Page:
Excess and fixations
My favorite television program at the moment is The Amazing Race. In case you have never watched this U.S. program, it's a reality/adventure show where 11 teams of 2 (the combinations vary from married or dating couples to parent and child, roommates, best friends, and so on) race around the world and try to end up being the first at each leg's destination. The final winner wins $1 million. It's really a fun show that even many reality genre haters like.
My reason for posting about it here though was thinking back to past seasons and the various food challenges they have had. Unlike other shows such as Survivor, where the 'eating' challenges usually involve trying to swallow something disgusting, the food related challenges in Amazing Race have usually involved eating a particularly unfamiliar local delicacy, often in huge amounts. A couple of seasons ago, the show made its frenetic way to Moscow, where the contestants had to eat 1 kg of caviar. Now, I do love caviar, but even I could imagine that task being very hard, since caviar is very salty. Later on in the same series, the challenge was to cook and eat a whole ostrich egg. I love eggs too but eating the equivalent of 2 dozen eggs in one go, in a big hurry, might be very tough too. I wouldn't be surprised if none of the contestants could stand even looking at caviar, or even scrambled eggs, for some time after.
My most memorable moment of 'excess' was some years ago, during my first trip to Switzerland as an adult. I had read somewhere that the Caillers factory in Broc offered free tours of their chocolate factory. So, of course I had to go. In a nutshell, it was really a chocolate-immersion experience: the squeaky-clean factory was filled with the scent of melted chocolate. And at the end of the tour, the nirvana everyone on the tour had been waiting for: a room with a big table, loaded with various chocolates to try. Yes, I did sample it of course, and it was so good. But about 10-15 minutes after I entered the room, I suddenly felt overwhelmed. Chocolate in my mouth, chocolate in the air, chocolate, chocolate everywhere. I left the room and the factory in rather a hurry, just to breathe some fresh air - though even outside, the chocolate scents lingered. And for at least a full year after that factory tour, I couldn't stand chocolate at all! It took that long to recover from that chocolate-excess experience. I'm happy to report that I have long since recovered fully. :)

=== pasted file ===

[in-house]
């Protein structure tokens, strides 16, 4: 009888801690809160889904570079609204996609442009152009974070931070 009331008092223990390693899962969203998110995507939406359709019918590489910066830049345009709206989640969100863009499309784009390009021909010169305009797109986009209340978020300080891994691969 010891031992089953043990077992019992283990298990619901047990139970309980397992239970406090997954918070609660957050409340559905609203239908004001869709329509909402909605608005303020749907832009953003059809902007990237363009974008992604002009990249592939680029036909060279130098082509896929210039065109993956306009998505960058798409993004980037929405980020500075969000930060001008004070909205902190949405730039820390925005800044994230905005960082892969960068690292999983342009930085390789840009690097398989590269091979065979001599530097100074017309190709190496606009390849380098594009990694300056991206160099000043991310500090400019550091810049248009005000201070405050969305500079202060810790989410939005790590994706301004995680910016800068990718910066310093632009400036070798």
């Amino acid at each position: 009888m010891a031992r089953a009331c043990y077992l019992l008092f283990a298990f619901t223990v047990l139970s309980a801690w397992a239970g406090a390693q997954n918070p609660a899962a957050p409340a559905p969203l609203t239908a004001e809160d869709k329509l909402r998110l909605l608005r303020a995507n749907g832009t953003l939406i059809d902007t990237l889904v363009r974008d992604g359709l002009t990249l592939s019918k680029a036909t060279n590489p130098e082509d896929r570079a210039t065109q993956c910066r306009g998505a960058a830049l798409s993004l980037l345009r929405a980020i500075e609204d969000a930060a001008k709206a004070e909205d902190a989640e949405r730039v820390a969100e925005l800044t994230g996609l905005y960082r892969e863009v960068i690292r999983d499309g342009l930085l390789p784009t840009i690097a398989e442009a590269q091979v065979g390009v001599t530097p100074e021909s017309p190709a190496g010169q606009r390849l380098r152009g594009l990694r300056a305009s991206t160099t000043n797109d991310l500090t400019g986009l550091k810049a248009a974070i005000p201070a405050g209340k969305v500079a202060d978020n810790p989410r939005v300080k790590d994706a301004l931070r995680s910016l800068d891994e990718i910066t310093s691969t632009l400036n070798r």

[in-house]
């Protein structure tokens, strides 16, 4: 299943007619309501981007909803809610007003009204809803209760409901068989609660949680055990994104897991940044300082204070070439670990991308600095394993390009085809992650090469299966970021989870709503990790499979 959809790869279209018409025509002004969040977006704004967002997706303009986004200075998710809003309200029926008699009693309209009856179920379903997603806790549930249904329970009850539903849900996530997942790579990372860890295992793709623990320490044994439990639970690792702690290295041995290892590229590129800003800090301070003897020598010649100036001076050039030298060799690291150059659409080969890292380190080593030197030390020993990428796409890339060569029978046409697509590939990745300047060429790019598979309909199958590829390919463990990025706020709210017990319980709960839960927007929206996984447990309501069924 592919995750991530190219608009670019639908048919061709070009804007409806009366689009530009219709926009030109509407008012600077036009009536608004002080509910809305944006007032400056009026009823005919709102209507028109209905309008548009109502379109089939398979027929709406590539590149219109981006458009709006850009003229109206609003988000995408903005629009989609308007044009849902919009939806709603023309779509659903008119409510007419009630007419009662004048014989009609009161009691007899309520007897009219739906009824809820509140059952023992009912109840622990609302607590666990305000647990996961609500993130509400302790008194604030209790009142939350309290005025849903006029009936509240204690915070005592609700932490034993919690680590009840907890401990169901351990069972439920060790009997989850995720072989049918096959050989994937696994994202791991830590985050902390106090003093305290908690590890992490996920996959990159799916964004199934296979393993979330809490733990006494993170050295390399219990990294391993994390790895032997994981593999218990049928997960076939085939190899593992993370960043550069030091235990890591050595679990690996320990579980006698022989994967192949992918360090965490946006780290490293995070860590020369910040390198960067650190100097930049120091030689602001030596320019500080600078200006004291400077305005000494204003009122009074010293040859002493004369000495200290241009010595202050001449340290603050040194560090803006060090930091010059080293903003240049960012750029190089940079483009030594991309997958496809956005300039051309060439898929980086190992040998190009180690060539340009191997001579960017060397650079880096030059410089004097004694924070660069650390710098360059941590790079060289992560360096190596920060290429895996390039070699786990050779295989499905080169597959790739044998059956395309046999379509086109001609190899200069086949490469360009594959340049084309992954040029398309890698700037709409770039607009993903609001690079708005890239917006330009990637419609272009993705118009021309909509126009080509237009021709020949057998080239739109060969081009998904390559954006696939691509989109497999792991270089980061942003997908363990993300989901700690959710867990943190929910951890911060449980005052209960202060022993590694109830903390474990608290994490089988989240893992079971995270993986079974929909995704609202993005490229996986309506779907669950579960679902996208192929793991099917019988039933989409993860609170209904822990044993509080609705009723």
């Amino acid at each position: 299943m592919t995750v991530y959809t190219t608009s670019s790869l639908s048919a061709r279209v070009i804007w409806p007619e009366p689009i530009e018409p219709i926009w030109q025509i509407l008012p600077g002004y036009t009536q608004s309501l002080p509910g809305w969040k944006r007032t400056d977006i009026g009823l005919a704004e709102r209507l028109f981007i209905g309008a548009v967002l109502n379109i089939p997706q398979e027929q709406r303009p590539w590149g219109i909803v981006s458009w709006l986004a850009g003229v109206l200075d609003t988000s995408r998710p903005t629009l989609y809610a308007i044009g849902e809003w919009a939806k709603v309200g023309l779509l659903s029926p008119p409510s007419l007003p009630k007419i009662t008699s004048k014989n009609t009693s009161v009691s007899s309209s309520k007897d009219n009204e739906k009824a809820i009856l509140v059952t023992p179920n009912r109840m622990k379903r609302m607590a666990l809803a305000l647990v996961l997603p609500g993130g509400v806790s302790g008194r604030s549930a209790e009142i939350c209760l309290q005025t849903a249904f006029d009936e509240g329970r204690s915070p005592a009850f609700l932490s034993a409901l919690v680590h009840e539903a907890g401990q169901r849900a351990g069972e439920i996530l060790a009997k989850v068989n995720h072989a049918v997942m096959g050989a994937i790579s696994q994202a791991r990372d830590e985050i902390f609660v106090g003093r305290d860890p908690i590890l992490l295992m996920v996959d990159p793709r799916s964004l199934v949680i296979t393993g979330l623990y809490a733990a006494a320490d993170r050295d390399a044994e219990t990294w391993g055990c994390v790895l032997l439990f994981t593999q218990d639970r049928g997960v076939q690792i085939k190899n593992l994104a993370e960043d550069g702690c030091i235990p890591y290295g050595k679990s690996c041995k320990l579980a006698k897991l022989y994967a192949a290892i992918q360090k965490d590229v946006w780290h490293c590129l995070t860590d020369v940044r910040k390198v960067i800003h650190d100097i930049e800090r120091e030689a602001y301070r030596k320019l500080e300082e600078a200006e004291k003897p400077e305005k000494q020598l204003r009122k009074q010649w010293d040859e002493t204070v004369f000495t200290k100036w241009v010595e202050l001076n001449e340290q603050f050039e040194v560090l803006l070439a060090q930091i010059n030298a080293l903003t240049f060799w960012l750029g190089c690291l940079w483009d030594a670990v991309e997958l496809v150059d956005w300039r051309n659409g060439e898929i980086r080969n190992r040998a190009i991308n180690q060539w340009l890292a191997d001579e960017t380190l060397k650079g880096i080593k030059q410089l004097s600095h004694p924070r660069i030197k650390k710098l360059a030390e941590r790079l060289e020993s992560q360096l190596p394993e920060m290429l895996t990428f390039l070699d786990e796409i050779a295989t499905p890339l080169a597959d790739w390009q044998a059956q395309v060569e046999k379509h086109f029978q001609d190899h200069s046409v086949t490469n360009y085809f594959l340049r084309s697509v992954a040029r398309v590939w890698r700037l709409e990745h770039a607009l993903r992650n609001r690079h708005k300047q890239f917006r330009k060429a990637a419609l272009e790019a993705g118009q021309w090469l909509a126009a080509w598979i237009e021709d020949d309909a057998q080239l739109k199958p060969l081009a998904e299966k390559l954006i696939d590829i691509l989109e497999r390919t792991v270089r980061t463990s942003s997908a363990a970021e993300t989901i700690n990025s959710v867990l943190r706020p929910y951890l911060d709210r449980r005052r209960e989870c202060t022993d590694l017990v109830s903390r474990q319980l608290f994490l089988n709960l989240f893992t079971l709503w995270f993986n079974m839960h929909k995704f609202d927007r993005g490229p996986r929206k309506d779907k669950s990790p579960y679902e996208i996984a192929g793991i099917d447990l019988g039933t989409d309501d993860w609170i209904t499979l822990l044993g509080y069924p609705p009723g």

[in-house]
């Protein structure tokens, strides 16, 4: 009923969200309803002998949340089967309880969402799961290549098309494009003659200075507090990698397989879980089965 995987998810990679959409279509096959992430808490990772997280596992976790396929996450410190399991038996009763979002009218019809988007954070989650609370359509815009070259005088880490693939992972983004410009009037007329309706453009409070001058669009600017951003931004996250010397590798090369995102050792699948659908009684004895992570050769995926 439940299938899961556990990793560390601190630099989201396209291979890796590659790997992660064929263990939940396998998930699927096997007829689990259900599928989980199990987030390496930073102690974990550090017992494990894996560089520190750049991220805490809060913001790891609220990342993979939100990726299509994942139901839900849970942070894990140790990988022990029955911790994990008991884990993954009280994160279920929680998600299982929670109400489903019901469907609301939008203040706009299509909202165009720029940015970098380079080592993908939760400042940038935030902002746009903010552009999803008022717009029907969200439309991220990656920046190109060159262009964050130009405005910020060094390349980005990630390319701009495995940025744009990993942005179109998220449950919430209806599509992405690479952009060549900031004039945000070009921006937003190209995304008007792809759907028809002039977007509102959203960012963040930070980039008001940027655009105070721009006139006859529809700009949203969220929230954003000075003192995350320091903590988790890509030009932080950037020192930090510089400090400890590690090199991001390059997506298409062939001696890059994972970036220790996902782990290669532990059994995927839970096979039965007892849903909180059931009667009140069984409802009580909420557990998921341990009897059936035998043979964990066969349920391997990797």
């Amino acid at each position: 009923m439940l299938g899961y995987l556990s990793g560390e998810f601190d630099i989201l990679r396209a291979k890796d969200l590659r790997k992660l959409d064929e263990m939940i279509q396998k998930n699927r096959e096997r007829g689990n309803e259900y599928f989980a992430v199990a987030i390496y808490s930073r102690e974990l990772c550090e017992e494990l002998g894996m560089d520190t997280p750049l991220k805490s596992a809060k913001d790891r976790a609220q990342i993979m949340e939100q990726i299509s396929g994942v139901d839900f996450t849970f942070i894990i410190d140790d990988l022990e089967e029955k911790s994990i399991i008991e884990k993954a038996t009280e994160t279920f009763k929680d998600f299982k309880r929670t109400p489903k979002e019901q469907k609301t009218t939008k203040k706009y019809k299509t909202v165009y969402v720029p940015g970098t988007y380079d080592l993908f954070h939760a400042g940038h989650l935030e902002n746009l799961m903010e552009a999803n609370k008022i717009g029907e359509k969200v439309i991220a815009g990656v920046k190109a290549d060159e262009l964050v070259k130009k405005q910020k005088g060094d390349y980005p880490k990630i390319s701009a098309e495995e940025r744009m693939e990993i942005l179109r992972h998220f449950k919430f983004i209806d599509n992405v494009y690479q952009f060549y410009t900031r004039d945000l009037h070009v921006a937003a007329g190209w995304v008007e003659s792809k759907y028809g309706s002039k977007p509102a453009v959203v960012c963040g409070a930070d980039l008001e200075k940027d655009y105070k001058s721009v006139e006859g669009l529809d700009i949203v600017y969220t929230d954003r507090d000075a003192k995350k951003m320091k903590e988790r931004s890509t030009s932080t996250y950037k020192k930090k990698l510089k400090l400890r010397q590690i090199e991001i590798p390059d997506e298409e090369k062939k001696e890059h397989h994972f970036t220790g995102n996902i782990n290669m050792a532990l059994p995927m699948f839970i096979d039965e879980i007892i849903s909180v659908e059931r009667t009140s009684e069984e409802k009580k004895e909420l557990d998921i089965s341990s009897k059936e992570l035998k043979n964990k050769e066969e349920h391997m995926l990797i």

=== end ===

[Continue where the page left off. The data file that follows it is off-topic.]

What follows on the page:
I do have a tendency to develop a food fixation on one particular item for some time, then suddenly go 'off' it. While I was working in New York, for at least six months or so kept on having one particular sandwich at least two or three times a week for lunch. It was a country ham, watercress and Brie cheese on soft rye bread with honey mustard from a local deli. It was really good, but why I had to have it repeatedly for such a long time is a mystery to me still. (And no, I wasn't pregnant or otherwise in an altered state of health.) It's almost like I wanted to really immerse myself in these particular tastes until they became part of my food memory. Then, one day I was suddenly "off" that sandwich.
I haven't had such long-term fixations since then - and I haven't had that sandwich since then either. But I still remember it clearly.
Maki's Fixation Sandwich
Take two slices of soft rye bread, and smear each with honey mustard. Add several slices of baked ham, well washed and dried watercress, and a couple of wedges of room-temperate Brie. A nice fat pickle on the side is the perfect accompaniment.